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Divine Pedagogy (Or, Church Lingo…Made Fun!)

I love those phrases you find in Church documents that just can’t be found anywhere else. Phrases like ‘actual participation,’ ‘consubstancial,’ ‘distinct but not separate,’ ‘the Analogy of Being,’ or ‘Invincible Ignorance.’ Perhaps those outside the Church would see all this creative vocabulary as, at best, bureaucratic myth-making or, at worst, an example of ecclesiastical Double-Speak. In actuality the Church’s unique shop-talk is neither of these: its hard to be intimidated by such vocabulary when you realize that it has been expounded by a group of sincere old men groping for words to describe the ineffable.

My favorite recent discovery in magisterial documents is the phrase ‘divine pedagogy,’ roughly translated, ‘God’s teaching style.’ The phrase appears in Dei Verbum 15 as an attempt to articulate why it was God used “partial and various ways” (Heb 1:1) in the Old Covenant to prefigure Christ;

These books, though they also contain some things which are incomplete and temporary, nevertheless show us true divine pedagogy. (DV 15)

Now that I am a teacher myself, I know how difficult it can be to reveal a big idea to your students. And your own excitement is not the least of your worries. Today I got so pumped about the 4th cup at the Passover that I almost spilled grape juice all over one of my students. We were doing a living re-enactment of the last Supper, and as I intensely explained the most intimate moments of the meal, my students were daring each other to chug the bitter herbs. Clearly I needed to have better recourse to a Divine Pedagogy. That’s not to say that I despair of their having taken anything away from the experience. Rather, I now realize that more time could have been given to a proper balancing between the content and the style of the presentation.

That last sentence is a bit confusing. Let’s try it this way: Sometimes (most of the time) God’s revelation is so astounding that it results in too many words, too many images, and too many lessons. Outsiders may think that a theology teacher has to struggle to find content for his lessons. This is certainly not the case: a theology teacher is burdened with too much content and is further burdened by the prospect of having to shelve much of it for later instruction.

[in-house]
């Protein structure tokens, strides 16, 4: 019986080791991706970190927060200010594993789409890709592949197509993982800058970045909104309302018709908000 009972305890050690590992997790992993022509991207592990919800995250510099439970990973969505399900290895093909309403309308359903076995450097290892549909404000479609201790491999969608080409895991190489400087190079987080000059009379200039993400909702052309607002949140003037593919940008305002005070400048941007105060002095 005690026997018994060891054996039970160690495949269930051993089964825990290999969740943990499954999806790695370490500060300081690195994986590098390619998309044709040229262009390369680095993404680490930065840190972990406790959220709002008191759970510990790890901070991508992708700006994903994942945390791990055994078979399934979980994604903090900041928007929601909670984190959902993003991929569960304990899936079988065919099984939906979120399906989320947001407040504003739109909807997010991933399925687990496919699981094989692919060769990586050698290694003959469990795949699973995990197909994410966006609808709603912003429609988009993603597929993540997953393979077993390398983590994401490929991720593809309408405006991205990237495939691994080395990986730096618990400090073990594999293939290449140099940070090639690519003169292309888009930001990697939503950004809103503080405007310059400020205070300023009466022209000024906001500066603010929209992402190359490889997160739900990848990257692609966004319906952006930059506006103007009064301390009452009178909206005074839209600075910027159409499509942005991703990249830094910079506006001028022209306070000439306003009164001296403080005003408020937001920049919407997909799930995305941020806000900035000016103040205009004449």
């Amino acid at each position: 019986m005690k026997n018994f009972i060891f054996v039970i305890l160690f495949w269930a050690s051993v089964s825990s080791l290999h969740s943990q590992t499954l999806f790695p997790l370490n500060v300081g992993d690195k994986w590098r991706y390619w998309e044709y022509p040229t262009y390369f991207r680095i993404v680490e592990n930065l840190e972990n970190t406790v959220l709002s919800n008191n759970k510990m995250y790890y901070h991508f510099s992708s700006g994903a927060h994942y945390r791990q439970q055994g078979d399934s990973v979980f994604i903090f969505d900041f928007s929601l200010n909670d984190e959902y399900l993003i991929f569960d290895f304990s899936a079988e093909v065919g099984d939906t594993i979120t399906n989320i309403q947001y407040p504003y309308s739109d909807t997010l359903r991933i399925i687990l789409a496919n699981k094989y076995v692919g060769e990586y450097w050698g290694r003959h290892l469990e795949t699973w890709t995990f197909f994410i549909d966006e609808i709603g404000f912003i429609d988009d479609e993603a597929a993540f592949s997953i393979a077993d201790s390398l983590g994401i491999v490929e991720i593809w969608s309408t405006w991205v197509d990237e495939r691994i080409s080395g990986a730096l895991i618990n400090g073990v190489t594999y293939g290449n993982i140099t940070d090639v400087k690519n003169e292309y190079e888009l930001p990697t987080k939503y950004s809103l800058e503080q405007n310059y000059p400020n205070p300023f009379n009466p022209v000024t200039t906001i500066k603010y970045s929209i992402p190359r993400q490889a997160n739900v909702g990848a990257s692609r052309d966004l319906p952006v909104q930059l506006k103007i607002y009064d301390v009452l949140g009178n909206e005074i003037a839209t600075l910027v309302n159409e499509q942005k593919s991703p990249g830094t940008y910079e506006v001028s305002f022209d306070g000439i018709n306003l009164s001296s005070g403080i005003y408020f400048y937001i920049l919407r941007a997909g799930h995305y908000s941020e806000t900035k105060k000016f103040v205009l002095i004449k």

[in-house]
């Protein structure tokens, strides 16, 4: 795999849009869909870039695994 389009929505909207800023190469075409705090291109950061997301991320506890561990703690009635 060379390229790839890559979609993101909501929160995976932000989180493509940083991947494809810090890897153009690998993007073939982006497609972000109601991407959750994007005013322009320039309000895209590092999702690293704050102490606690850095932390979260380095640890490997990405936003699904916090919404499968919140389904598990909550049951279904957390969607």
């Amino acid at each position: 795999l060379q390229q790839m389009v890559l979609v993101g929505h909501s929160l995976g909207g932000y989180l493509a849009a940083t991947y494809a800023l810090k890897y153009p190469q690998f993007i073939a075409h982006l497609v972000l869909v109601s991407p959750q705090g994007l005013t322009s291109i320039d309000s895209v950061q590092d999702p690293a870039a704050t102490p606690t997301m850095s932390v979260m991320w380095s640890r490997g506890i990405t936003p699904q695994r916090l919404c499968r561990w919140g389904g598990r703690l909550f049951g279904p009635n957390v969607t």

But what to reveal and what to conceal? How am I to be like the good scribe “who brings from his storeroom both the old and the new” when I can carry so little in my arms? It is in facing problems such as these that the thought of a Divine Pedagogy becomes miraculously attractive. Wouldn’t it be nice to know what to show to the students today, and then what to show tomorrow so that, years from now, when their all grown up and nothing makes sense, they will remember the Word and believe? According to the Council Fathers, that is exactly what the Old Testament is: a gradual reveal that establishes plot, setting and characters in so perfect a way that, when the hero arrives, we all know what’s up and who’s down.

In and of itself, the Old Testament is very unsettling. The violence, the philandering and the obscurities are problematic. Worse, however, is the lingering promises of God, who keeps saying that things will get better, only to turn around and allow things to get worse. As a great theologian recently said to me; “The most tragic real thing that can be thought of is an Old Testament without any hope of a New Testament.” Yet, it is in the Old Testament that we first witness the Divine Pedagogy. God allows his students to fail the first semester! He anticipates the fact that they will mess up, misunderstand and manipulate his plan. He’s ready for it. He knows that the story is too big to be told all at once, though, so he saves the best for last. His faith in us is that, when that last age has come, we will be ready to receive Him for real. His patience works for our salvation. That is the Divine Pedagogy. And if I am to have any hope for patience of my own for tomorrow, I should get to sleep soon…

About Daniel Lacourrege

Daniel Lacourrege is a 20-something year old theologian living in the Archdiocese of New Orleans. It is the best place in the world to be a 20-something. It is the third best place in the world to be a Catholic (Rome & Jerusalem claiming first & second).
His life has become one adventure right after another. Most of them start in a classroom or library, but very few of them finish there. He likes most things, but usually must be in the mood for them. The only thing he is never in the mood for is traffic.
If you feel so moved, you may email him at

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